ETSU’s Student Government Association kicked off the new semester on Tuesday by appointing new senators and associate justices and announcing a petition.

Current senators unanimously voted on the candidates, and they were sworn in during the meeting. Tiffany Cook, Rubi Estrada, Ruth Boluro-Ajayi, Larissa Copley, Austin Ramsey, Adam Rosenbalm, Connor McClelland, Elizabeth Thacker and Madison Zickgraf were sworn in as senators. Emma Currie, Dylan Fields, Corey Phillips and Kailey Nieman were sworn in as associate justices.

Each new member is assigned a more experienced current SGA member as a mentor after being sworn in, and many of the new appointees were previously members of the Junior Senate. That experience is what makes SGA Attorney General Alexandria Wells excited about the appointments.

“After watching how they wrote their legislation as junior senators, … I was very impressed,” Wells said. “I think that they will be able to contribute great things while they’re here.”

SGA was also presented with a petition. The petition is to earn the student representative on the ETSU Board of Trustees voting privileges. Currently, the student representative is not allowed to vote on any issues with the board.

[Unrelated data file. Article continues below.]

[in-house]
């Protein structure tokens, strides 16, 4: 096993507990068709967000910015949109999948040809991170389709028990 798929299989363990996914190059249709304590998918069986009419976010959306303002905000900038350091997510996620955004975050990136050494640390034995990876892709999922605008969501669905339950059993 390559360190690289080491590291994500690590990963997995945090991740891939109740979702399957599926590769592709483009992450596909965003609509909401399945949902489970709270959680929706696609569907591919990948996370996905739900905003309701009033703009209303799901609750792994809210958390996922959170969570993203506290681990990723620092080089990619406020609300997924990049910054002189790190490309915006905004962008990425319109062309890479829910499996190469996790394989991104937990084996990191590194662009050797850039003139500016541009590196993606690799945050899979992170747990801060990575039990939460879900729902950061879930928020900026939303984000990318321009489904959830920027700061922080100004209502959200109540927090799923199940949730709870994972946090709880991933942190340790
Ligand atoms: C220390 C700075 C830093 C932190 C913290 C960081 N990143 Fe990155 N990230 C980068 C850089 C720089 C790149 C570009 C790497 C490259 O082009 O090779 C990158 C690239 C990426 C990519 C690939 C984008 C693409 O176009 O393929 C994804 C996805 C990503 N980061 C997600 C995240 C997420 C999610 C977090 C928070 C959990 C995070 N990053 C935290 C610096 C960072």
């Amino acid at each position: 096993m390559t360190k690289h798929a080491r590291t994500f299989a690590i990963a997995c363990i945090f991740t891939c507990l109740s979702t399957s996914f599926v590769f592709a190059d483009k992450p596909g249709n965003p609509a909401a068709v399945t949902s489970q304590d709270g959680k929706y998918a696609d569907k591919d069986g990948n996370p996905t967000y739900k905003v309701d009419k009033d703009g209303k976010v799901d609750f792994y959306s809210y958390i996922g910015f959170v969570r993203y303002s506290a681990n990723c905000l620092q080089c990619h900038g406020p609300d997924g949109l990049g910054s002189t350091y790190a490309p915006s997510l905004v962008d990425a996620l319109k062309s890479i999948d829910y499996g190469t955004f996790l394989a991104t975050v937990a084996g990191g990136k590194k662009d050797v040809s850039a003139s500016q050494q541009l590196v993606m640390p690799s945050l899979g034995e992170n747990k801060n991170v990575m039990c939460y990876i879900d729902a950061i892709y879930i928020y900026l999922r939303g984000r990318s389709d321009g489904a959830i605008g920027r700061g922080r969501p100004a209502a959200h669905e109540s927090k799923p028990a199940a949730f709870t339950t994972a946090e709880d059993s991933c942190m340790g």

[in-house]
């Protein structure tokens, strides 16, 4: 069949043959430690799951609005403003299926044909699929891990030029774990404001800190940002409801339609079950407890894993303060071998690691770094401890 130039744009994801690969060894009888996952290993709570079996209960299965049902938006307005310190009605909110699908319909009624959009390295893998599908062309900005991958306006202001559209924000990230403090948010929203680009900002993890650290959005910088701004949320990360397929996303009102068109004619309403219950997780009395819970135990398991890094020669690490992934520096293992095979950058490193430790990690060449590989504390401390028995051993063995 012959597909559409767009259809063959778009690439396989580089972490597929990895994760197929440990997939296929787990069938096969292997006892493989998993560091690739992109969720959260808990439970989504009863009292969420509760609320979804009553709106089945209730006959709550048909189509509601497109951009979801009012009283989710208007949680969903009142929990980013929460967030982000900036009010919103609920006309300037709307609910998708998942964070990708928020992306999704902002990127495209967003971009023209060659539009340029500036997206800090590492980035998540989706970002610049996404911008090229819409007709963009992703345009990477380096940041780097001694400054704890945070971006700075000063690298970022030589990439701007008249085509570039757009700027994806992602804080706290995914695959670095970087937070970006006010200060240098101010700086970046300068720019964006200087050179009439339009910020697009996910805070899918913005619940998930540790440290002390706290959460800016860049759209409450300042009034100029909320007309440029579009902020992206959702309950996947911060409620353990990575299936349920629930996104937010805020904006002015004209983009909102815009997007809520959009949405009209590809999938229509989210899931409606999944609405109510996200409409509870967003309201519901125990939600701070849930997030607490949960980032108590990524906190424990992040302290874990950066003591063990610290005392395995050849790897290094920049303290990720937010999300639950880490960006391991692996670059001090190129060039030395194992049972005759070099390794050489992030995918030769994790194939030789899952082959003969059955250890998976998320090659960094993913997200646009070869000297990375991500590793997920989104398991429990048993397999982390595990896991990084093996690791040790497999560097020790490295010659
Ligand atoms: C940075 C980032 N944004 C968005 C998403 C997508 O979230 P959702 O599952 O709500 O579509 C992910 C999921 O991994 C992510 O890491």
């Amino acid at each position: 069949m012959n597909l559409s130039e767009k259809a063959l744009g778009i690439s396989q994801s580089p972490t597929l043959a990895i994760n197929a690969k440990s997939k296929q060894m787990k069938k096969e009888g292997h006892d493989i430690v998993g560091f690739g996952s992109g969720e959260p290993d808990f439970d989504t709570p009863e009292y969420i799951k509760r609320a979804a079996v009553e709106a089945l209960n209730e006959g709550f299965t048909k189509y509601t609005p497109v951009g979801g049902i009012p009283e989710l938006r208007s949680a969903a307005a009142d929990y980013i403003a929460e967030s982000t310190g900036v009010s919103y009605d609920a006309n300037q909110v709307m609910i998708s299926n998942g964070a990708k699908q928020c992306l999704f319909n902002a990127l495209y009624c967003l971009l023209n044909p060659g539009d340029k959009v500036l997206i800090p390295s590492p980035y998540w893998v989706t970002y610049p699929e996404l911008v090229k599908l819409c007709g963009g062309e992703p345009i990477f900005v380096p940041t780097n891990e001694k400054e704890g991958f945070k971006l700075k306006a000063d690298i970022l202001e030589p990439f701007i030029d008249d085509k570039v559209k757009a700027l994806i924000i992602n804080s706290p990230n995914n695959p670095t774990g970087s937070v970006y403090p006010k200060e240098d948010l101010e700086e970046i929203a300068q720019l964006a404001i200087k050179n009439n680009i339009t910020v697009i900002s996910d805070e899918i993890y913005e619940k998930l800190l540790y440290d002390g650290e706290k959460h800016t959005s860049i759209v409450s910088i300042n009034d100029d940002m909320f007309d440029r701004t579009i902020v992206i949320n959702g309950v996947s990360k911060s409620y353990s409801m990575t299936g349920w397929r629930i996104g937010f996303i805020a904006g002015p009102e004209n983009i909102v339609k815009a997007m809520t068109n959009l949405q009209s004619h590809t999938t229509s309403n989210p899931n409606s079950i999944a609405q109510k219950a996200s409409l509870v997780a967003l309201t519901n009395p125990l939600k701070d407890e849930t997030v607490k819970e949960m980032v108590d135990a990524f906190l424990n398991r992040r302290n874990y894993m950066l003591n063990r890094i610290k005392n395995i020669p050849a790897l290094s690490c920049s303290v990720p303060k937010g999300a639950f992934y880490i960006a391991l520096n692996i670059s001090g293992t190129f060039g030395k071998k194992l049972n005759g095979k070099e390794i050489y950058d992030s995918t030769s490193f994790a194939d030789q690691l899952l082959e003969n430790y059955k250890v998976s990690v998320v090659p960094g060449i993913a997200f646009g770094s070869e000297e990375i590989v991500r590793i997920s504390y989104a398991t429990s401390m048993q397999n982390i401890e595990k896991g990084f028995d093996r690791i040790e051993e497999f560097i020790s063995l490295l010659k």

“We believe it’s important that the student vote is represented on our Board of Trustees,” SGA President Keyana Miller said. “There’s honestly no reason we shouldn’t be allowed that privilege or, honestly, that right.”

In order to change, the petition with ETSU student signatures will be presented to the Tennessee General Assembly. The former Tennessee Board of Regents schools are the only ones in the state that do not allow the student Board of Trustees representative to vote, according to Miller.

SGA members had the opportunity to sign the petition during the meeting and were encouraged to take petitions to their classes and other groups on campus.

If students want the Board of Trustees student representative to vote, they can write their signature on the petition. A petition is available in the SGA office of the Culp Center.

“This is honestly not a school initiative,” she said. “The university is not driving this. This is a student-led initiative. We want them to make sure that just because it’s a student-led initiative that we all do care, and we’re not going to forget that it’s happening. … Just holding them accountable is really important.”